Find out what makes Simbo Ntshinka, Managing Director at Itec Tiyende, tick in this ‘Get to Know’ feature.
What would you describe as your most memorable achievement?
Managing the successful joint venture of Itec and Tiyende Telecommunications, positioning the business in the telecommunications space and the broader ICT sector in South Africa. I had some good wins in some major projects in managed print services and enterprise telephony. These were very large projects for the company and have set the bar in the group.
There are three key achievements at Itec Tiyende:
- The National Health Laboratory Service (NHLS) managed print services project in 2007. It was the first and largest managed print services national project embarked on by the Itec Group and it set the bar.
- Department of Justice (DoJ) PBX/Telephony project in 2015 – this was the single largest Mitel telephony project to be won by Tiyende and Itec as a group. The record still stands.
- Achieving Level 1 B-BBEE certification for Itec Tiyende in 2018, entrenching the company as one of the ICT industry’s BEE leaders.
- Recognised as the Top Empowerment Company in the ICT category at the recent 18th annual Top Empowerment Awards in April 2019
What first made you think of a career in technology?
With a background in mechanical engineering and managerial finance, I started out as General Manager at Itec Tiyende in 2006. I was then tasked with establishing a sales team that would focus on the public sector and then large corporates. However, I debuted my career at the South African Nuclear Energy Corporation (Necsa) as an engineering trainee and technical trainer in fluid (water) mechanics and later moved on to the Professional Technical Group as a management consultant and went on to pursue a career in document management and printing technologies. Information Technology has always captivated me. I saw joining the industry as a natural progression to what I always wanted to do.
What style of management philosophy do you employ with your current position?
My leadership style is most heavily influenced by leading with vision. The motivator to this being passion. I tend to keep a very firm eye on to the future, ensuring that our teams always work towards a substantial, long-term goal.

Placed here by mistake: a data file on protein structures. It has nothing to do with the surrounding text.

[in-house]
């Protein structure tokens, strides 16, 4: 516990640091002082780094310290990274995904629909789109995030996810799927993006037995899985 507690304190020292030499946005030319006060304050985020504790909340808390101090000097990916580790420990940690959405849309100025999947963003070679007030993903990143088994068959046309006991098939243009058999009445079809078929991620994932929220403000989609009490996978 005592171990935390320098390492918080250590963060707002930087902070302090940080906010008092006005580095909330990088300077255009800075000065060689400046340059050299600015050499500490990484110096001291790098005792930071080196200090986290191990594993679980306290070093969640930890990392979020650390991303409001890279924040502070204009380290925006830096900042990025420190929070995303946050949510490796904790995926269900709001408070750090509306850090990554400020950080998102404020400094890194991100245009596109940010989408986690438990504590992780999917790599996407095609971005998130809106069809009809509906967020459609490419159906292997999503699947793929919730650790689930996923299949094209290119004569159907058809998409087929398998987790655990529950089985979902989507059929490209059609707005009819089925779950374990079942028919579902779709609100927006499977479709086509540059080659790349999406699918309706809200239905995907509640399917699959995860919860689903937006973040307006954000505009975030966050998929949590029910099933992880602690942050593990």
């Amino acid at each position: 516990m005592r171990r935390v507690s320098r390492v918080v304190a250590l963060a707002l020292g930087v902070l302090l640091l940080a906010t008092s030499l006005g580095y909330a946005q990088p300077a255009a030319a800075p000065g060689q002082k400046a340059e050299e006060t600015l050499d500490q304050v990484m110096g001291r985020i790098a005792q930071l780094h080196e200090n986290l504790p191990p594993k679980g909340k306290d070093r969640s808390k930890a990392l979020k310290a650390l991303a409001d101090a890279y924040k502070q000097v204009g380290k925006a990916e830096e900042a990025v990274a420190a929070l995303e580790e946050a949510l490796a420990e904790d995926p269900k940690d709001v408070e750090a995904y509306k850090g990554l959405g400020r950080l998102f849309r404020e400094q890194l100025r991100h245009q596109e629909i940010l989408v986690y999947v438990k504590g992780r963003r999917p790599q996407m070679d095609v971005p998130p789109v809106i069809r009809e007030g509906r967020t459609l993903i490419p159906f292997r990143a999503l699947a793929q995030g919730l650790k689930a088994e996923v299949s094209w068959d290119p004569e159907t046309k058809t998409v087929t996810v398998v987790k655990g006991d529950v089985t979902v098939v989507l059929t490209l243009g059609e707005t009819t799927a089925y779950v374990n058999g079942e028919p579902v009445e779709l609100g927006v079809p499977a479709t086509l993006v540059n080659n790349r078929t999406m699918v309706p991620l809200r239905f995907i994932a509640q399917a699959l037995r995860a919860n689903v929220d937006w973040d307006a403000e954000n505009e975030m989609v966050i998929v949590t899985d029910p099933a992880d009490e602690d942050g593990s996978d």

What do you think is the current hot technology talking point?
Over the next year we will continue to see clients requiring technology partners that simplify solutions for them and a partner that is easy to engage with – especially in volatile times where needs are constantly changing – yet additional investment is not an option. This means optimising solutions within current structures to provide effective business outcomes – with less effort. The industry is evolving so rapidly that companies are worried about the correct product or service to choose, they need guidance and a trusted partner to advise them on this – this will be a main business driver in the technology.
How do you deal with stress and unwind outside the office?
I enjoy playing golf and am an avid reader of biographies, history and business literature.
If you could go back and change one career decision what would it be?
I do not have any career regrets.
What do you currently identify as the major areas of investment in your industry?
The industry’s efforts to drive empowerment, transformation and skills development have lost momentum in recent years, and while multinationals have well-established go-to-market channels in South Africa, there is more that can be done to empower and create a dynamic local partner network.
What are the region-specific challenges when implementing new technologies in Africa?
Technology advances are mostly in big cities. Our concern is that there is too much concentration to urban areas, thus disadvantage the already disadvantaged rural folk.
Rollout and deployment of high-speed fibre for instance is still very limited to urban centres. We see legacy 2-3G still very much prevalent in rural arears; and yet 5G deployment is around the corner.
Technology and its advance must be equitable if we are to reduce the inequality gap.
What changes to your job role have you seen in the last year and how do you see these developing in the next 12 months?
In South Africa, executive entrepreneurs are faced with many challenges. You need to be a well-rounded executive, not just a technical capable manager. We are faced with ever challenging labour issues, statutory and regulatory issues. These matters are very difficult for entrepreneurs to comprehend.
What advice would you offer somebody aspiring to obtain C-level position in your industry?
You constantly need to adapt to changes around you and have the ability to lead and influence situations, so you remain relevant. Be practical, be driven, be courageous, be accountable. I do not subscribe to self-entitlement. Believing in one-self is what drives me.